chmod 400 awesome_key.pem

Then SSH onto your machine using the following format. You’ll have to replace the key pair with the key pair you’ve created. You’ll also have to change the public DNS address to the address of your machine..

ssh -i "awesome_key.pem" ec2-user@ec2-54-145-158-106.compute-1.amazonaws.com

Once you are logged in it your terminal should look like this:

Step 7: Setup your instance

Once we are logged in we need to update our machine, install a few additional programs, install R, and install Rstudio. You can do this by running the following commands line-by-line through your EC2 instance.

# Update the machine sudo yum -y update # Install programs that run well with the devtools package sudo yum -y install libcurl-devel openssl-devel # used for devtools # Install programs that assist APIs sudo yum -y install libxml2 libxml2-devel # Install R sudo su yum install -y R

After running this code you will have 1) updated your machine; 2) installed tools to allow the devtools package to run; 3) installed tools to allow like httr and aws.s3 to run; and 4) installed base R.

Next you’ll want to install the most recent version of Rstudio and Shiny. Check here to find the most recent releases of Rstudio and Shiny. Edit the code so that you install the most recent version. Run the install of Rstudio and Shiny.

# Install RStudio Server - change version when installing your Rstudio wget -P /tmp https://s3.amazonaws.com/rstudio-dailybuilds/rstudio-server-rhel-1.0.143-x86_64.rpm sudo yum install -y --nogpgcheck /tmp/rstudio-server-rhel-1.0.143-x86_64.rpm #install shiny and shiny-server - change version when installing your Rstudio R -e "install.packages('shiny', repos='http://cran.rstudio.com/')" wget https://download3.rstudio.org/centos5.9/x86_64/shiny-server-1.5.3.838-rh5-x86_64.rpm yum install -y --nogpgcheck shiny-server-1.5.3.838-rh5-x86_64.rpm #add user(s) sudo useradd -m stanke sudo passwd stanke

Finally add a user — and change the password once this is done you can terminate your SSH tunnel.

Step 8: Log into your Rstudio Instance

Copy your public DNS that was located on your EC2 page earlier. Paste that public DNS into your browser and add “:8787” after your instance – in my case “ec2-54-145-158-106.compute-1.amazonaws.com:8787”. Hit enter. Your Rstudio login page should appear. Enter your credentials from your new user. Click “Sign In”.

Step 9: Setup your Rstudio Defaults.

So technically you’ve done it. You’ve logged into Rstudio on AWS. But let’s take this another few steps. Let’s set up some defaults so that any time we want to set up an Rstudio instance on AWS we don’t have to go through the hassle we just did above. Let’s install a bunch of packages that you might regularly use. This install might take a while since you’ll be installing a number of packages onto your machine.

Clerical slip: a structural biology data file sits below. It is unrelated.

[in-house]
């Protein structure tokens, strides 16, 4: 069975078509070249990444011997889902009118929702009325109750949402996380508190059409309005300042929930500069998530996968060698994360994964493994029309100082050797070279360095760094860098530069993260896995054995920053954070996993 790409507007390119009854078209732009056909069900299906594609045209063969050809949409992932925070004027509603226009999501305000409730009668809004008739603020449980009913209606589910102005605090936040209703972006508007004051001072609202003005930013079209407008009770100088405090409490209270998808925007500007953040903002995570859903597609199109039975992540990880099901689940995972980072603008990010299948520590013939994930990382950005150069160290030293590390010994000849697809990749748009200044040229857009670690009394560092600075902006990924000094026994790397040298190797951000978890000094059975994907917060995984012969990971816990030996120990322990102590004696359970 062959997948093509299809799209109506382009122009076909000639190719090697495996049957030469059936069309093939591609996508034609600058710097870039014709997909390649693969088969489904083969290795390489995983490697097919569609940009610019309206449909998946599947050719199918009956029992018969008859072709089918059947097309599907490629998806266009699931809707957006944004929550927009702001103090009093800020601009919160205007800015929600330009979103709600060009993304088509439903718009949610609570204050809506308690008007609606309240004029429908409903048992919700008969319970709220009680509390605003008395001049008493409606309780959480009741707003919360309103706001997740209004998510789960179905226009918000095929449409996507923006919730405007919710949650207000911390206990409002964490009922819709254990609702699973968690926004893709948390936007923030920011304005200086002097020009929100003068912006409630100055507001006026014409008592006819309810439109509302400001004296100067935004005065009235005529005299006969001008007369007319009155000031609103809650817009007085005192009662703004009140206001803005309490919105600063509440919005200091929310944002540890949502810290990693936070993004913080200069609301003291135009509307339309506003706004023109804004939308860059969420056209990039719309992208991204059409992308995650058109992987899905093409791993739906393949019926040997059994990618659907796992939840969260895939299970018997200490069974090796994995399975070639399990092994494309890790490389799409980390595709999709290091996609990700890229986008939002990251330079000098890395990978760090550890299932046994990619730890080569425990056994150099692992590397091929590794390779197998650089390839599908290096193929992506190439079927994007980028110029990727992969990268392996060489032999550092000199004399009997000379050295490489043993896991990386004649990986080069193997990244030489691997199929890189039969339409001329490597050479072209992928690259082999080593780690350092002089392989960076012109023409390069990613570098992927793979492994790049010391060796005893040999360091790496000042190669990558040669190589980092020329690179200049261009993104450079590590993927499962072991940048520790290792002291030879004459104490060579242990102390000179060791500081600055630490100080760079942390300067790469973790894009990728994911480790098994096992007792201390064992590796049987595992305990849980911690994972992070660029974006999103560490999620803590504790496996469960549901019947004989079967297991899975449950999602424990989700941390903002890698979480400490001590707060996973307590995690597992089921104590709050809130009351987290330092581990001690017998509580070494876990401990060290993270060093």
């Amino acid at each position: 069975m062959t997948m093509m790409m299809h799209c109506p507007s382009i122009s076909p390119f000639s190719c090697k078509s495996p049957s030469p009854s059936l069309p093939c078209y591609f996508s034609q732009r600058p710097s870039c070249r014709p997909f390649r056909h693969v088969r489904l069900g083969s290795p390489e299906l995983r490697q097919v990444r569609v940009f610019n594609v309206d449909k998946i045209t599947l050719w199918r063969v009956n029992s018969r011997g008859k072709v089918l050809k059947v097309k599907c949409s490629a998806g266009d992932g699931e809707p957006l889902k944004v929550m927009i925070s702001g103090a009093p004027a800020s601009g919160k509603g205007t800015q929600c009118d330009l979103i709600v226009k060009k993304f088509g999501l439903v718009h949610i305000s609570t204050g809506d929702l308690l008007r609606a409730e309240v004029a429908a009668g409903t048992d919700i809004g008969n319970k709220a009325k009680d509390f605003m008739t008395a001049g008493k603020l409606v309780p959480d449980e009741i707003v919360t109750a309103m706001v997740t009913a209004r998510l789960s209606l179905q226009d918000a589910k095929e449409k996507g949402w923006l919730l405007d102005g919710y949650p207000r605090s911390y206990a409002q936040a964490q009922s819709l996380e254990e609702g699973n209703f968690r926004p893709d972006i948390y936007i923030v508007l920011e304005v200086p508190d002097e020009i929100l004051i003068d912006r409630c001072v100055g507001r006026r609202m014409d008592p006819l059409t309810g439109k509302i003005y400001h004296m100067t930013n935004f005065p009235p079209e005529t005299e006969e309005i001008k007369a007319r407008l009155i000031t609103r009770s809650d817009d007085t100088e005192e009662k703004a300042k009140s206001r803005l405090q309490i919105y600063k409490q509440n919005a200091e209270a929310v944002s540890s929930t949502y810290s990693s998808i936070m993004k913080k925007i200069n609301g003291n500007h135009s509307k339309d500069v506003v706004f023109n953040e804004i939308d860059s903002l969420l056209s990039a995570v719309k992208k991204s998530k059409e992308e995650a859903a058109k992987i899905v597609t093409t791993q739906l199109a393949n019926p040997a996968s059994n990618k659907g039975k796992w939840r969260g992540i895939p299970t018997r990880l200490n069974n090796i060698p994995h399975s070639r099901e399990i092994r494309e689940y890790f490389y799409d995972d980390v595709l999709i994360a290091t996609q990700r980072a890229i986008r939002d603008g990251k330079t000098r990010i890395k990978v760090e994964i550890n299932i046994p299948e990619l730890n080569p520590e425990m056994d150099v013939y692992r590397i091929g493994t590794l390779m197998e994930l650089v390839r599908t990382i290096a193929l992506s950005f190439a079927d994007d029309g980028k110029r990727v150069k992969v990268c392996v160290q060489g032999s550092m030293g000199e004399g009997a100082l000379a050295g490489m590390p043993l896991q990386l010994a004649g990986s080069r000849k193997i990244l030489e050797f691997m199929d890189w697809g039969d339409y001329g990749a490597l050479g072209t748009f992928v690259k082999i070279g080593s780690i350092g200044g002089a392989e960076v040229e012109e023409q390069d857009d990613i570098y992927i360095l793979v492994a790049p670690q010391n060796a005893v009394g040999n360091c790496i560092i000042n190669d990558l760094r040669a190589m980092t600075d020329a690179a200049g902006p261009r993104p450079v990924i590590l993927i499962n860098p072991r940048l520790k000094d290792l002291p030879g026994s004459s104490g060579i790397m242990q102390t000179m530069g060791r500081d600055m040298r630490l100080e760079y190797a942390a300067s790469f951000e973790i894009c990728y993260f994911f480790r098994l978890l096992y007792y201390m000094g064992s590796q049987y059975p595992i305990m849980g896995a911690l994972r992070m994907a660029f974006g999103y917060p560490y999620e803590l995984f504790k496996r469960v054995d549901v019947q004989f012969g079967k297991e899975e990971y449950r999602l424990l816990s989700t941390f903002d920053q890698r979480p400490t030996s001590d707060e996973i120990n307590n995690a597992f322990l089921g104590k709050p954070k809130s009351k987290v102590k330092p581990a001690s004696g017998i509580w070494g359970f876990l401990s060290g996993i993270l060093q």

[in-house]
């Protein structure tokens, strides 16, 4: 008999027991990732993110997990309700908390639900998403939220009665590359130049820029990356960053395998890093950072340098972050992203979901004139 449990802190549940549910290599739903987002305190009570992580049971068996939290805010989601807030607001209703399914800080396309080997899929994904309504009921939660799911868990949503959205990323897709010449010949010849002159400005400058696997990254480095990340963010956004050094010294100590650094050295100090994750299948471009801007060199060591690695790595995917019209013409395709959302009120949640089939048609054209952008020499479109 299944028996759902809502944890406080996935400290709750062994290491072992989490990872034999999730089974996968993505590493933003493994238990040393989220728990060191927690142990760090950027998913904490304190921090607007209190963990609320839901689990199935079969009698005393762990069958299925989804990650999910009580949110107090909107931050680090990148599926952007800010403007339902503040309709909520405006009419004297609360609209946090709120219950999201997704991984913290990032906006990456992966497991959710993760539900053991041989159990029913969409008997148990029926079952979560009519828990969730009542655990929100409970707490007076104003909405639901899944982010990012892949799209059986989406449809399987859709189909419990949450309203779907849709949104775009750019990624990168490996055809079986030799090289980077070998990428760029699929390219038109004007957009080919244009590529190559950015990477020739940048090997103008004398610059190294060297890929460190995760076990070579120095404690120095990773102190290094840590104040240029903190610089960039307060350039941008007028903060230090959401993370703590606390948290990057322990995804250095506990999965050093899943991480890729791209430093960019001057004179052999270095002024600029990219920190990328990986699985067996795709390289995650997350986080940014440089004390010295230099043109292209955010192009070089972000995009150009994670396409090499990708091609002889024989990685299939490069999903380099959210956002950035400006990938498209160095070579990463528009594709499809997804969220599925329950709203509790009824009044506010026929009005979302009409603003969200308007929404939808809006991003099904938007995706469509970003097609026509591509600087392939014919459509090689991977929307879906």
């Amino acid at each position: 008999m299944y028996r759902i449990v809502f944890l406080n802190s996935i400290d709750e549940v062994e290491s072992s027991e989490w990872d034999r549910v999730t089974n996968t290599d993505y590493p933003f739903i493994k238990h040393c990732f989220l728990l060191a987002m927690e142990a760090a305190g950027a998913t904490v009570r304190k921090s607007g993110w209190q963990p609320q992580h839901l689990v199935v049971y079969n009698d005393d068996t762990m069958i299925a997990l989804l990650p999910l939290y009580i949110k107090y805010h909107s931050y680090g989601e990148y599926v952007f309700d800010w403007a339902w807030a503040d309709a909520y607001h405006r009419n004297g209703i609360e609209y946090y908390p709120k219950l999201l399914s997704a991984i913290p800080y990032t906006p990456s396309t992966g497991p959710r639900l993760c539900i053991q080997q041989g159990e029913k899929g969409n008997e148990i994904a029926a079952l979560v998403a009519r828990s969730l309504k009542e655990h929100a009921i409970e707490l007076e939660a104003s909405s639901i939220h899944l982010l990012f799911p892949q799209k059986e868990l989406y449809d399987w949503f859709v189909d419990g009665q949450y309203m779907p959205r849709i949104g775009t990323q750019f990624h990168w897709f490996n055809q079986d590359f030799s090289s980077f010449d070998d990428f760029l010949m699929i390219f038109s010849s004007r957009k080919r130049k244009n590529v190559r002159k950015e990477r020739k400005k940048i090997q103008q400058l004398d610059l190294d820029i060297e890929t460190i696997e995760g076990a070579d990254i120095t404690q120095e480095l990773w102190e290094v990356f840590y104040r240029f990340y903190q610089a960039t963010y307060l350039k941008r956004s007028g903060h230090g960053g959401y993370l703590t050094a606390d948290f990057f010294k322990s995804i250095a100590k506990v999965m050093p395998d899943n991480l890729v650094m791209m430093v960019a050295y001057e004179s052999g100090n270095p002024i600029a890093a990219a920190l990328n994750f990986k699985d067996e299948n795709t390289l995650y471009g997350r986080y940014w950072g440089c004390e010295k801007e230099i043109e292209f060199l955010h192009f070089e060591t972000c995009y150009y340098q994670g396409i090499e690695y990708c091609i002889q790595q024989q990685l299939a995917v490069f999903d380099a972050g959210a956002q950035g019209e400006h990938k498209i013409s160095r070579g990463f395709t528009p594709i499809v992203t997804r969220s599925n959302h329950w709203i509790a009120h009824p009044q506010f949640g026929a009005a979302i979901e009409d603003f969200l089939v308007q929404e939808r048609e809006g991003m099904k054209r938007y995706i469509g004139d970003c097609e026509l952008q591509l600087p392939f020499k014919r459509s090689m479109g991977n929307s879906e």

## install packages if not present install.packages( c( "devtools", "sparklyr", "ggplot2", "magrittr", "tidyverse", "Lahman", "DBI", "rsparkling", "h2o", "ghit", "xml2", "stringr", "magrittr", "data.table", "clipr" ) )

Lets also create a new .R file and write a few lines of code. You don’t really need to do this, but it’ll show the power of Step 9 in a few minutes.

Here is the R script you can use:

### get data data("iris") ### See data structure head(iris) ### Save iris data locally. write.csv(iris, "iris.csv")

After the initial script: A .R file, an iris object, and an iris.csv file.

Step 9: Take an image of your current instance

Setting up Rstudio is a pain – all that time waiting for packages to install, getting your data just right, only to possibly find out you didn’t size your instance correctly. No one wants to have to deal with that every time they setup R on AWS. This isn’t a problem as you can take a snapshot of your instance as it is and spin off new instances from the point and time of the snapshot.

To take a snapshot go back to the webpage with your EC2 details. Click the “Actions” button, then go to “Image” and “Create Image”.

From there enter an Image Name of “Rstudio AMI Example” and Image Description of “Rstudio AMI Example”. Click “Create Image” and wait a few minutes.

Step 10: Create an instance from the AMI

Launch a new instance. On “Step 1: Choose an Amazon Machine Image”, click “My AMIs”. Select “Rstudio AMI Example”. Follow Step 5 above for the rest of the setup. However with this instance tag the Name as “Rstudio AMI”. If you’ve set up everything correctly you shouldn’t need to SSH into your instance to configure.

Copy the Public DNS into your browser and add “:8787”. Login with your username and password derived earlier. Once logged in you’ll see that your .R script and .csv scripts are still saved to the instance – allowing you to quickly jump back into your analyses.